This paper explores the evolution of the business–government dimensions of South Africa’s democratic political settlement. It details how and why market-based reforms were embraced by both political and economic actors in the 1990s as part of a broader commitment to a rule-bound political settlement. It explores two aspects of the subsequent play of the game: the rise and decline of a ‘corporatist’ elite bargain; and the evolution of initiatives to foster black economic empowerment. Overall, rulebound, disciplining reforms were embraced more readily than pro-active initiatives to build capability. The result has been that South Africa became mired in a combination of economic stagnation and the strengthening over time of forces antithetical to market-based reform.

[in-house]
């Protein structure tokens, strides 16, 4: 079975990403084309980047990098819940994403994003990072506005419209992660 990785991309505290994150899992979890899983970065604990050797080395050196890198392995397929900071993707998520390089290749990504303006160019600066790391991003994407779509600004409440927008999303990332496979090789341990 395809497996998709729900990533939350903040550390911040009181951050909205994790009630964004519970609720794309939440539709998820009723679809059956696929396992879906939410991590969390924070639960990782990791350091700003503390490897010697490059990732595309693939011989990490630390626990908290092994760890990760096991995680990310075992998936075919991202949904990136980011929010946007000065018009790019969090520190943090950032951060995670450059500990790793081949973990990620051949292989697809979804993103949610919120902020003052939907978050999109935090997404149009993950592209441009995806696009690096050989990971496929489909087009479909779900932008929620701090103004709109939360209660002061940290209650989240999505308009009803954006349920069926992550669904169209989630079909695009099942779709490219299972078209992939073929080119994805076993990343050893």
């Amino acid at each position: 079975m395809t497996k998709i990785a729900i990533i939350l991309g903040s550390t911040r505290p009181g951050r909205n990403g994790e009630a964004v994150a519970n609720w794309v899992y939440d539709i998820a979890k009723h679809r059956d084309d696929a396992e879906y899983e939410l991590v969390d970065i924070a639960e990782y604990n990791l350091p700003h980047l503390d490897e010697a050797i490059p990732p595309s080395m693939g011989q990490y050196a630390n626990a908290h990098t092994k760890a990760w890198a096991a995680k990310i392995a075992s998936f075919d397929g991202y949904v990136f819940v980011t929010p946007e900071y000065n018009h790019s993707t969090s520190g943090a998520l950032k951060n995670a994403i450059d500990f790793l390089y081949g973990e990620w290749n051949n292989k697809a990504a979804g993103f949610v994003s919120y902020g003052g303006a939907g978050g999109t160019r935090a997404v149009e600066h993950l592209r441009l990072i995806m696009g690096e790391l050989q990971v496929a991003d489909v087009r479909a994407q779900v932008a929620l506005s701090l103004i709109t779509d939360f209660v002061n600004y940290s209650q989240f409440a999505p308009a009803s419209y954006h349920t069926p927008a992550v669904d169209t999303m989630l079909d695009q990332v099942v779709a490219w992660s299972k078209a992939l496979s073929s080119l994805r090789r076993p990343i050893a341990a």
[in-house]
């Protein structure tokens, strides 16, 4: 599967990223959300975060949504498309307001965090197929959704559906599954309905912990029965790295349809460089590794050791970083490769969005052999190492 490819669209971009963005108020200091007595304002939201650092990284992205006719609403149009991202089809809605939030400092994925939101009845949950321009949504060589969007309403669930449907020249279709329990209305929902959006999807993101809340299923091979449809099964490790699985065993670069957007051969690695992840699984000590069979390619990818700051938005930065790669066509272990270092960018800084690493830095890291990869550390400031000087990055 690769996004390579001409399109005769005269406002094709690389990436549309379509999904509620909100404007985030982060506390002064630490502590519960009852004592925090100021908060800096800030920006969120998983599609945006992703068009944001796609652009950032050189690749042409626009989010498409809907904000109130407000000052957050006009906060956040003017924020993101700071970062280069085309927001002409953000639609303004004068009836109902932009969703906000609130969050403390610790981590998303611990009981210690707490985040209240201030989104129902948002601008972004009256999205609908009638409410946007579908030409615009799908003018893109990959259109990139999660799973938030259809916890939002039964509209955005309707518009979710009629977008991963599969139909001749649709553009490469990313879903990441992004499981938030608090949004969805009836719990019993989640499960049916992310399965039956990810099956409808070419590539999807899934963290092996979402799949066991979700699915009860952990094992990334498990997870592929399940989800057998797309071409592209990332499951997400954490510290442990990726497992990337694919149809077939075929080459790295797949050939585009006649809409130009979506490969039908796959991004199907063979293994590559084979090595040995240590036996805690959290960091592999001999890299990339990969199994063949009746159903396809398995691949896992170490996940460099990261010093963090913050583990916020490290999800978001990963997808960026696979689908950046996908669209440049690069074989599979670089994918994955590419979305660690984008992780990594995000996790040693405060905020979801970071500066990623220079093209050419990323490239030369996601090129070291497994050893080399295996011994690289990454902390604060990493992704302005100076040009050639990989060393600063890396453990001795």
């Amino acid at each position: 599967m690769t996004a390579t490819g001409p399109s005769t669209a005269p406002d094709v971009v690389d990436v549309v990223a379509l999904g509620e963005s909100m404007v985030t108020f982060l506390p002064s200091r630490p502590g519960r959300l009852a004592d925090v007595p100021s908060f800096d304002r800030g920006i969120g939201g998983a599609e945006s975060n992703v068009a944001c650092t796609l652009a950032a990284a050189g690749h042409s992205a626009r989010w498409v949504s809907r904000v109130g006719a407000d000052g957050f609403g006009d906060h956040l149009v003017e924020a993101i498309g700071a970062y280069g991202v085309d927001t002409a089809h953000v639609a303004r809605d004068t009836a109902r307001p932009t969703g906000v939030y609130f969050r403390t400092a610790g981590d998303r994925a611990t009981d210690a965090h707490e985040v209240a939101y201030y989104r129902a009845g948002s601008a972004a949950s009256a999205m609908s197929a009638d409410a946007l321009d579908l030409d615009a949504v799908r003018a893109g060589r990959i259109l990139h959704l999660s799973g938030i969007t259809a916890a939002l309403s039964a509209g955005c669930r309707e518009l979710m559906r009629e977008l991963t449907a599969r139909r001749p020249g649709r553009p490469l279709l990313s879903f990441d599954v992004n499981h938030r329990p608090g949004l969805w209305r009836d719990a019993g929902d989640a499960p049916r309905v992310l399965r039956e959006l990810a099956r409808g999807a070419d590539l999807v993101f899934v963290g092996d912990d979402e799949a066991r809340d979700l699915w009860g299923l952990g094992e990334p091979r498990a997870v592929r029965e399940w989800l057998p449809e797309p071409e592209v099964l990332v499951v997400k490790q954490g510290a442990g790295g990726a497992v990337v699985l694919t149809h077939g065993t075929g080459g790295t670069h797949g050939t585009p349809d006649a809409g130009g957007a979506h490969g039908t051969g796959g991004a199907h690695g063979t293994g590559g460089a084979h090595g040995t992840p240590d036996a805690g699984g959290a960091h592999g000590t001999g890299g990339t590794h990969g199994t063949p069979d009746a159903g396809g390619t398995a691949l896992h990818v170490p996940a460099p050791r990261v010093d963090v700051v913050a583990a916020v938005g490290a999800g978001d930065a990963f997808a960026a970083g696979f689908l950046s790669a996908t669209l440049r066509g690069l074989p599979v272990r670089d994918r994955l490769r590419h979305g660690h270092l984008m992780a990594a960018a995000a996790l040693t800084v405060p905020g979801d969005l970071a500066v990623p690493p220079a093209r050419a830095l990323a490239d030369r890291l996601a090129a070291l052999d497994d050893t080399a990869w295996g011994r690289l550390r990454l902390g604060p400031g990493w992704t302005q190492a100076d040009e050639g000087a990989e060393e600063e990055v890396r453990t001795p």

This work is part of the Effective States and Inclusive Development Research Centre programme
Hirsch, A. and Levy, B. (2018) Elaborate scaffolding, weak foundations: Business–government relations and economic reform in democratic South Africa. ESID Working Paper No. 105. Manchester, UK: The University of Manchester